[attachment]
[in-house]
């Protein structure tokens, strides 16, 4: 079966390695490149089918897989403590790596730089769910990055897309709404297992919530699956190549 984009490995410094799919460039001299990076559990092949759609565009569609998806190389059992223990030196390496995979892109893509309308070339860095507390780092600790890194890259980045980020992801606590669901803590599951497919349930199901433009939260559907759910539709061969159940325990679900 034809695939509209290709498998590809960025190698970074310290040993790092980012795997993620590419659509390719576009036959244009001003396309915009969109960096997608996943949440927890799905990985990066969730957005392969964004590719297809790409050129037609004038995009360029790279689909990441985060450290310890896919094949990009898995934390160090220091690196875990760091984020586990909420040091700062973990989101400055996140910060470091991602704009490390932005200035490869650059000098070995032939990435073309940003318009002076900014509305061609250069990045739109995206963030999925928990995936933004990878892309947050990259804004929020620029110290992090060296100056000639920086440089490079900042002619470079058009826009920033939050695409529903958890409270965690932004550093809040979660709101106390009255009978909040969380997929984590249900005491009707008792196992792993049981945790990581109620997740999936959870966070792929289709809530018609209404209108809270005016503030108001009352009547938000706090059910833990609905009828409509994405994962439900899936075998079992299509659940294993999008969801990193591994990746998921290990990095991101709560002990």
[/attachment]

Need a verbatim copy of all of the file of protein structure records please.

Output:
[in-house]
């Protein structure tokens, strides 16, 4: 079966390695490149089918897989403590790596730089769910990055897309709404297992919530699956190549 984009490995410094799919460039001299990076559990092949759609565009569609998806190389059992223990030196390496995979892109893509309308070339860095507390780092600790890194890259980045980020992801606590669901803590599951497919349930199901433009939260559907759910539709061969159940325990679900 034809695939509209290709498998590809960025190698970074310290040993790092980012795997993620590419659509390719576009036959244009001003396309915009969109960096997608996943949440927890799905990985990066969730957005392969964004590719297809790409050129037609004038995009360029790279689909990441985060450290310890896919094949990009898995934390160090220091690196875990760091984020586990909420040091700062973990989101400055996140910060470091991602704009490390932005200035490869650059000098070995032939990435073309940003318009002076900014509305061609250069990045739109995206963030999925928990995936933004990878892309947050990259804004929020620029110290992090060296100056000639920086440089490079900042002619470079058009826009920033939050695409529903958890409270965690932004550093809040979660709101106390009255009978909040969380997929984590249900005491009707008792196992792993049981945790990581109620997740999936959870966070792929289709809530018609209404209108809270005016503030108001009352009547938000706090059910833990609905009828409509994405994962439900899936075998079992299509659940294993999008969801990193591994990746998921290990990095991101709560002990």